Program Targets

SafeCare is delivered to families who have a substantiated report of or who are at risk for child mal-treatment. Families referred to SafeCare come from a variety of agencies or organizations including, but not limited to: child protective services, drug courts, universities, community-based organizations and prevention agencies. As such, SafeCare is used as both a primary prevention tool for those who are at-risk for child maltreatment, but also as a secondary or tertiary form of prevention for families who are already involved with the social service system. All participating families must have at minimum one child under the age of five, as the curriculum is designed specifically for birth to five.

In order to evaluate SafeCare effectiveness for various family types, researchers continue to apply the SafeCare curriculum to a number of populations. For example, they have adapted in a number of ways to be delivered to children up to age 12, to families with children with challenging behaviors, to families with a history of intimate partner violence; and finally to Latinos. Other researchers continue to apply SafeCare to populations in need including mothers with intellectual disabilities (Gaskin et al., 2012), and among those in substance abuse treatment settings. In short, the SafeCare curriculum is not limited to a specific population, thus allowing for maximum applicability and dissemination.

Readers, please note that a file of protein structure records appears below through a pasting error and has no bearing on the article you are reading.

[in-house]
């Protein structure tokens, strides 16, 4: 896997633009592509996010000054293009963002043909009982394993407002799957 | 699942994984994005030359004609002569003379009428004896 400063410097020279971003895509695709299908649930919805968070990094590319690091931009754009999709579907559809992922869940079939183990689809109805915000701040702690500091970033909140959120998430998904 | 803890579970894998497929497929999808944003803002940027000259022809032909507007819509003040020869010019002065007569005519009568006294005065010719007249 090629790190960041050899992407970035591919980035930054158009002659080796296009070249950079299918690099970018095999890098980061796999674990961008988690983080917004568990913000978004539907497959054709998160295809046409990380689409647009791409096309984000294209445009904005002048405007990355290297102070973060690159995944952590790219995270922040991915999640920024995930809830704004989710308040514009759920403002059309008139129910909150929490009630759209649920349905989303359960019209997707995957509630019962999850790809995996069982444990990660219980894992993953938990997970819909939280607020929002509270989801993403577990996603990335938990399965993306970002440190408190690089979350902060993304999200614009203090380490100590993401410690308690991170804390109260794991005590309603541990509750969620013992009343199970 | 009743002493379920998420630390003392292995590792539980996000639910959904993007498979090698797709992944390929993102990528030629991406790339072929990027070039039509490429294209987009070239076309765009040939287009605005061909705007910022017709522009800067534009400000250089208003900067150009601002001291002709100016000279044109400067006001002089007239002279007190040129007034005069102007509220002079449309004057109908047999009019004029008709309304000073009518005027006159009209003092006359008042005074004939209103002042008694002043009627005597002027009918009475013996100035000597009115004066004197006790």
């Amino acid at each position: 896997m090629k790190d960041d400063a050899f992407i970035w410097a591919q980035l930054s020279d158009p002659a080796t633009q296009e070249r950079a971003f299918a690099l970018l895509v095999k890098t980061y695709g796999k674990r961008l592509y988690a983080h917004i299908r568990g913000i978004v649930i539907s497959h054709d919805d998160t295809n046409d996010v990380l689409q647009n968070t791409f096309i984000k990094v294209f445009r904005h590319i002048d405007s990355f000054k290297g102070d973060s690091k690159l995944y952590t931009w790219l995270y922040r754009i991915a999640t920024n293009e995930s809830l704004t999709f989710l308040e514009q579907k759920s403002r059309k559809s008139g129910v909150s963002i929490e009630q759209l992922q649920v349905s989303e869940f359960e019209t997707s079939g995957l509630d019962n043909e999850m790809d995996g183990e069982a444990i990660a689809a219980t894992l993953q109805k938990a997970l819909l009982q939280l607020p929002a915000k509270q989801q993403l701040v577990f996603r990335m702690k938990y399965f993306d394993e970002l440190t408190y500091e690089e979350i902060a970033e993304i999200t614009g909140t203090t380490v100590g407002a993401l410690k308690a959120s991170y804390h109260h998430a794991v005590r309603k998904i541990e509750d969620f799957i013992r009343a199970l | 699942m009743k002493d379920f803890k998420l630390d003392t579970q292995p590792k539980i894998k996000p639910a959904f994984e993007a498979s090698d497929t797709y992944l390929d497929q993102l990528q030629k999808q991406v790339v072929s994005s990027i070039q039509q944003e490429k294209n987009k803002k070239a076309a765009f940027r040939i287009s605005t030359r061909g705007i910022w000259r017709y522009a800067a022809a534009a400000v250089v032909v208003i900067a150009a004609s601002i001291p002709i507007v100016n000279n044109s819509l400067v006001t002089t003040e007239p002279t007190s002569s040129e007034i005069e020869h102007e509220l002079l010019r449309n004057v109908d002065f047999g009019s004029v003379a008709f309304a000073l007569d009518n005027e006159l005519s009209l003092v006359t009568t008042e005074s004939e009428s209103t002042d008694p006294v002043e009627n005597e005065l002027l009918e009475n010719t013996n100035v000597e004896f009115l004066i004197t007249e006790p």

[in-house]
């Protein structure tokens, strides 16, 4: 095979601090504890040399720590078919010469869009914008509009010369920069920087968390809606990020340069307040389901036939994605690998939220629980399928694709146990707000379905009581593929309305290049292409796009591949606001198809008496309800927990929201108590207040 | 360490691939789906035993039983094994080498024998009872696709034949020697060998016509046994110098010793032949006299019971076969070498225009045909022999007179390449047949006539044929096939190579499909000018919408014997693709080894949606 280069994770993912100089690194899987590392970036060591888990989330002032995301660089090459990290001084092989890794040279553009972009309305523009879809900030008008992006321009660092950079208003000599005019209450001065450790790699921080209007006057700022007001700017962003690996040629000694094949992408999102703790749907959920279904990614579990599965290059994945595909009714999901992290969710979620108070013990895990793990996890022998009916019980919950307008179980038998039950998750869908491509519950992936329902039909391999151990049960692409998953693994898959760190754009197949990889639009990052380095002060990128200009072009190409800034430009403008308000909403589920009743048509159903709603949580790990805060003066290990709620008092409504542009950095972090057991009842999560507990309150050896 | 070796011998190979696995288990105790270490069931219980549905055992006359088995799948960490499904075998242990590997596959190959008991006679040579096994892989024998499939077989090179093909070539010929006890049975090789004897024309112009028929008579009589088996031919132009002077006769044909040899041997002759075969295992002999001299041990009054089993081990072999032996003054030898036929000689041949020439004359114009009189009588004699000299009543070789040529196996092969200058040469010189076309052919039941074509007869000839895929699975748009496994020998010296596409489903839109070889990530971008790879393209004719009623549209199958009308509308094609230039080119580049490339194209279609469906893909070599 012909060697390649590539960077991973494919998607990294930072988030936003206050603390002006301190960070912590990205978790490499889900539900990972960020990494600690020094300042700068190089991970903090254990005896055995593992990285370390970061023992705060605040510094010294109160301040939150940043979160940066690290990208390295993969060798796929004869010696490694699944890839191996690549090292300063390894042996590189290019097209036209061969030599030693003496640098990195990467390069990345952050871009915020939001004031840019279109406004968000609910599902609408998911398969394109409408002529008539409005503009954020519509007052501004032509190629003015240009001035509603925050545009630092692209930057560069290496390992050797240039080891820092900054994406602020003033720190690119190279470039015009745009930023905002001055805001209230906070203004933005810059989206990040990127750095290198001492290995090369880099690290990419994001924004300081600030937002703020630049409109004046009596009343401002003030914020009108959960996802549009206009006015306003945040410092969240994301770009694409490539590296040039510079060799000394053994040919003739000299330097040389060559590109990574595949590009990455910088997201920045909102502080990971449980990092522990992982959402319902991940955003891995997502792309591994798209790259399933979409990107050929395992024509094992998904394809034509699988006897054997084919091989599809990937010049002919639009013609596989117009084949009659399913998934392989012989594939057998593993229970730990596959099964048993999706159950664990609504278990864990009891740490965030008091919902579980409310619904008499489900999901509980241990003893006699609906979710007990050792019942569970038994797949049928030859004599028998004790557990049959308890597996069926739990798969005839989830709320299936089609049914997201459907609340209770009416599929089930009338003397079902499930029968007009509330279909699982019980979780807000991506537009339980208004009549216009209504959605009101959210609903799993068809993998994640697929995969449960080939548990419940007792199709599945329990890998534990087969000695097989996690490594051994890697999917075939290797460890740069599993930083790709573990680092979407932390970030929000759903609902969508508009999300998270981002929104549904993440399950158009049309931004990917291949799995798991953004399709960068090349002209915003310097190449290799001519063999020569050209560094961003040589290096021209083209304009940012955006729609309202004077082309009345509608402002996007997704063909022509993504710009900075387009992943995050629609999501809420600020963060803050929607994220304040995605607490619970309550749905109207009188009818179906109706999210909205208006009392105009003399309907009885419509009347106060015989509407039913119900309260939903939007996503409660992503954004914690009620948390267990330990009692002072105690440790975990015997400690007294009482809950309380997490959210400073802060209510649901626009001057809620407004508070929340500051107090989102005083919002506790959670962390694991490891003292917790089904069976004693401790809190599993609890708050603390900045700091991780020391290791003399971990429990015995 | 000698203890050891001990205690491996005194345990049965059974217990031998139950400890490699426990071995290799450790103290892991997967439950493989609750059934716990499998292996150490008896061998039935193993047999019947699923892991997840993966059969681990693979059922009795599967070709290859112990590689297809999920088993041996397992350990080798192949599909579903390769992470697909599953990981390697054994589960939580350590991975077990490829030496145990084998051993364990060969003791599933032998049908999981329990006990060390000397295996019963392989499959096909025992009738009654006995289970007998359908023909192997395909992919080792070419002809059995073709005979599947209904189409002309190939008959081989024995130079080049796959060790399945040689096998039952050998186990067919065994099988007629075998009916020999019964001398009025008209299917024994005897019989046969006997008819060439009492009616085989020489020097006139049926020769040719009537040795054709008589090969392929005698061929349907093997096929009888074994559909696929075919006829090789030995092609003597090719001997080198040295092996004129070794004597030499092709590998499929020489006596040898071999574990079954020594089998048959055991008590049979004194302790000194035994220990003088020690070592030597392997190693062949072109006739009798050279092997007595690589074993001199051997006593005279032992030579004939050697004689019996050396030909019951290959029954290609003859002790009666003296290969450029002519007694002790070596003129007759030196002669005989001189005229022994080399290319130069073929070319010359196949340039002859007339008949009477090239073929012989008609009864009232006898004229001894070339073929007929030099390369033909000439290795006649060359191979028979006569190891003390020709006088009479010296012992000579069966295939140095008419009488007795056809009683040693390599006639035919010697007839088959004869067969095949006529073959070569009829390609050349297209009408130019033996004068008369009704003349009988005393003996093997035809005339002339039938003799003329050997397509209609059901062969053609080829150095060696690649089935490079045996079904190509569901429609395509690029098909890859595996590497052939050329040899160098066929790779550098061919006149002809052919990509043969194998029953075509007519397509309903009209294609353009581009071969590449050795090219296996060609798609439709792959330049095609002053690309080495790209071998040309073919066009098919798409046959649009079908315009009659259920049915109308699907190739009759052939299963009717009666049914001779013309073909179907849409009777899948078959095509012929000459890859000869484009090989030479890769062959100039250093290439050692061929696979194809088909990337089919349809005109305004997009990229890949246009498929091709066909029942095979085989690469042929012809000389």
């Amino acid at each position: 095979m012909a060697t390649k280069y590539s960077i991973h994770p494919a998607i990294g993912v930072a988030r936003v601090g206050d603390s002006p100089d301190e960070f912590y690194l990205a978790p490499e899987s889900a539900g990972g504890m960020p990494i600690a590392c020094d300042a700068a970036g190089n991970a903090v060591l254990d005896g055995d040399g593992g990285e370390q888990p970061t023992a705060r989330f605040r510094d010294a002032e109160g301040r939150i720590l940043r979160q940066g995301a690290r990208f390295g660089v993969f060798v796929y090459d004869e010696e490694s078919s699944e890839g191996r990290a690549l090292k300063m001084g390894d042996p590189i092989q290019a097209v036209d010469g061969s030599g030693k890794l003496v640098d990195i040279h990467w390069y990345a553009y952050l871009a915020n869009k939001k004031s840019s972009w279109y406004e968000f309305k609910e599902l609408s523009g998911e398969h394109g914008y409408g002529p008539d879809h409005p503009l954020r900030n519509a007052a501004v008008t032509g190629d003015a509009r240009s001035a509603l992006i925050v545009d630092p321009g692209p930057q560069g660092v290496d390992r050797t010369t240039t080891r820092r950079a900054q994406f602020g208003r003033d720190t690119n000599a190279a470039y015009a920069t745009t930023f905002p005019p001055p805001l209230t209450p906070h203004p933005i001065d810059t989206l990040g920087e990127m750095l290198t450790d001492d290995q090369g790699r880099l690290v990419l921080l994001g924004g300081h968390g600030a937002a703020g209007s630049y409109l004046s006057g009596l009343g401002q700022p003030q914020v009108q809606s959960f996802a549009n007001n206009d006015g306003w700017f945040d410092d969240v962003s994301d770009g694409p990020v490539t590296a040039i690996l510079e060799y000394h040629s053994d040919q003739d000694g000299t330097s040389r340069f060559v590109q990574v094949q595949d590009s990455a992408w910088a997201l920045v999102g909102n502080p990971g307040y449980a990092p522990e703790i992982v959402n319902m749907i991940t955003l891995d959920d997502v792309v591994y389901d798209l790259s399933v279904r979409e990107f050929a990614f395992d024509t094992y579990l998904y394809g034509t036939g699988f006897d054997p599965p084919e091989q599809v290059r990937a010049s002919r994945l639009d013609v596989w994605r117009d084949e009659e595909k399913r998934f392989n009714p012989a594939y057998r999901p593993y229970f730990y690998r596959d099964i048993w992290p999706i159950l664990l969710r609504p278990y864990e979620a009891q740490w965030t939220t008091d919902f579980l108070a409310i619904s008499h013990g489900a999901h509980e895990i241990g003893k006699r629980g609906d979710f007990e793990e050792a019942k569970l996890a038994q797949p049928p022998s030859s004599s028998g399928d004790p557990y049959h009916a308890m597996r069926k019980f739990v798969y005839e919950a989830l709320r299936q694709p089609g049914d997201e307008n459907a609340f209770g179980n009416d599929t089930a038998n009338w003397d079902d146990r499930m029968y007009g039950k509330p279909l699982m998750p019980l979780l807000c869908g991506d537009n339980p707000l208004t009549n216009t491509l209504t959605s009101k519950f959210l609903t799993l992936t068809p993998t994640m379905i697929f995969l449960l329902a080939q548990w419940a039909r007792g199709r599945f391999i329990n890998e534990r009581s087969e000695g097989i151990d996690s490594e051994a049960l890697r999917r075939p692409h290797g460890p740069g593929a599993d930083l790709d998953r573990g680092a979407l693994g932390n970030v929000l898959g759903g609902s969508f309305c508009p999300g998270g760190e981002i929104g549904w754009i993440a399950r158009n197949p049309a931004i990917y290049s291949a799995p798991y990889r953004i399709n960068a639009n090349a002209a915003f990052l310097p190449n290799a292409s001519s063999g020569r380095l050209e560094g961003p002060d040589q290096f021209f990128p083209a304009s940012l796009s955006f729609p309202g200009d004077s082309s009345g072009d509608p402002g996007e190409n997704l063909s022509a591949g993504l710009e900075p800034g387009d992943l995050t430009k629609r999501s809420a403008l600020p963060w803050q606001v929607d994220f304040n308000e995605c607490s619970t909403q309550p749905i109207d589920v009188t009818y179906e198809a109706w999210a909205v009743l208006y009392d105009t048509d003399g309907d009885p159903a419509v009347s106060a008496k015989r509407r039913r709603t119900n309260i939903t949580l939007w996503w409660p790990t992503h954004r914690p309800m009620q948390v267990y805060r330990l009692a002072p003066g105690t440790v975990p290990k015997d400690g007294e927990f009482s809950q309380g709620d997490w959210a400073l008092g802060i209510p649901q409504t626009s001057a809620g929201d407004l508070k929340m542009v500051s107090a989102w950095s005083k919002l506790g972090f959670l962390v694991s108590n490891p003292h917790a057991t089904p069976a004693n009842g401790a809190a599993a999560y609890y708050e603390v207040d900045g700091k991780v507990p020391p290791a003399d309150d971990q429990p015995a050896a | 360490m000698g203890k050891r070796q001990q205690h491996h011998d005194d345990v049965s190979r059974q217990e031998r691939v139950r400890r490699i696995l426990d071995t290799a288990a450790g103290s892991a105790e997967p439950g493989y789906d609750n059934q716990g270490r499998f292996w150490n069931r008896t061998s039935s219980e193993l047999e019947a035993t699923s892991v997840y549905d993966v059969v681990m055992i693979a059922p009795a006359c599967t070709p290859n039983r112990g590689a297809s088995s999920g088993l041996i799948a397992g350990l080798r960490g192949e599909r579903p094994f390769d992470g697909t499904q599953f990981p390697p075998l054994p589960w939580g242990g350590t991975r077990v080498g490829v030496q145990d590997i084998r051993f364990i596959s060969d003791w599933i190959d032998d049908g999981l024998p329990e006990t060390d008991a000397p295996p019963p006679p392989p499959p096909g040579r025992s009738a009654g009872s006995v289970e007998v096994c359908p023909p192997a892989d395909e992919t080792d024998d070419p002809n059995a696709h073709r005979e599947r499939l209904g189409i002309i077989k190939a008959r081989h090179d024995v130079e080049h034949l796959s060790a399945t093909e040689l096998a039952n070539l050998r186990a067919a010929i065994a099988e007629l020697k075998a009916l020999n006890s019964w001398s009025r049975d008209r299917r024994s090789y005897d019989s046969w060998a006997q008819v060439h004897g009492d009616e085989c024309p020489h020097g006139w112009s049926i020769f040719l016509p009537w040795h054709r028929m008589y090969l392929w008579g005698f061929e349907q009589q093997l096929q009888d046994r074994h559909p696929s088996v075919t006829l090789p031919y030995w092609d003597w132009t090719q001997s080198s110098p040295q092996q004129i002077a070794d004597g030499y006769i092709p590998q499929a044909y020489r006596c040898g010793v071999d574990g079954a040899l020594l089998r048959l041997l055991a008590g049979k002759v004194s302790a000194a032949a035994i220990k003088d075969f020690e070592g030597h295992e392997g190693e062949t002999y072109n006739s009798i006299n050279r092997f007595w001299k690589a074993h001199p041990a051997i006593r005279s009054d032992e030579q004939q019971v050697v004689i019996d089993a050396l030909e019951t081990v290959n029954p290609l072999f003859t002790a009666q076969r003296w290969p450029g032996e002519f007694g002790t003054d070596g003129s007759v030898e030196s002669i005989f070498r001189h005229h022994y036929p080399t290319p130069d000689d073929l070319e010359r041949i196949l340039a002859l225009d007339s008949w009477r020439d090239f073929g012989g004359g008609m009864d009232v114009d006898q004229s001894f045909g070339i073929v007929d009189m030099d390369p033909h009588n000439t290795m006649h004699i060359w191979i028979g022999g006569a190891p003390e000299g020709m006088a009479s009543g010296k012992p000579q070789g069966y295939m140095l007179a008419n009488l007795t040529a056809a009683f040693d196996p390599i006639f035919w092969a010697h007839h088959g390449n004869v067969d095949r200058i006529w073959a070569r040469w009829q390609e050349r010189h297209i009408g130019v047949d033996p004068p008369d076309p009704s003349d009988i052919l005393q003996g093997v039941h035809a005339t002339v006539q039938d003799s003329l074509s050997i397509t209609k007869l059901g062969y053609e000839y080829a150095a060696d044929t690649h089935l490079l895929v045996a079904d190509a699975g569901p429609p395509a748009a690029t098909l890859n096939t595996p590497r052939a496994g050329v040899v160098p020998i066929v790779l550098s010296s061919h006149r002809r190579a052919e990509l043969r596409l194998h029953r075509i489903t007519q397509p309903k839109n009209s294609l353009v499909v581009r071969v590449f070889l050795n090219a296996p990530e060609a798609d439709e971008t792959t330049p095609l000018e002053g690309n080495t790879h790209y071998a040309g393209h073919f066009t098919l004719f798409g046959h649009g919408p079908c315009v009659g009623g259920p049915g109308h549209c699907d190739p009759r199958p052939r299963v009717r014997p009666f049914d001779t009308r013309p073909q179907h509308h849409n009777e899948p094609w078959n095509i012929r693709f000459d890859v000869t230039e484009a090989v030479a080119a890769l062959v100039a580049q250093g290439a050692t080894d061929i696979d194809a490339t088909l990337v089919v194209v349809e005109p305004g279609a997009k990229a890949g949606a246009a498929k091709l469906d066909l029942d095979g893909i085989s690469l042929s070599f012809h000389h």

Program Development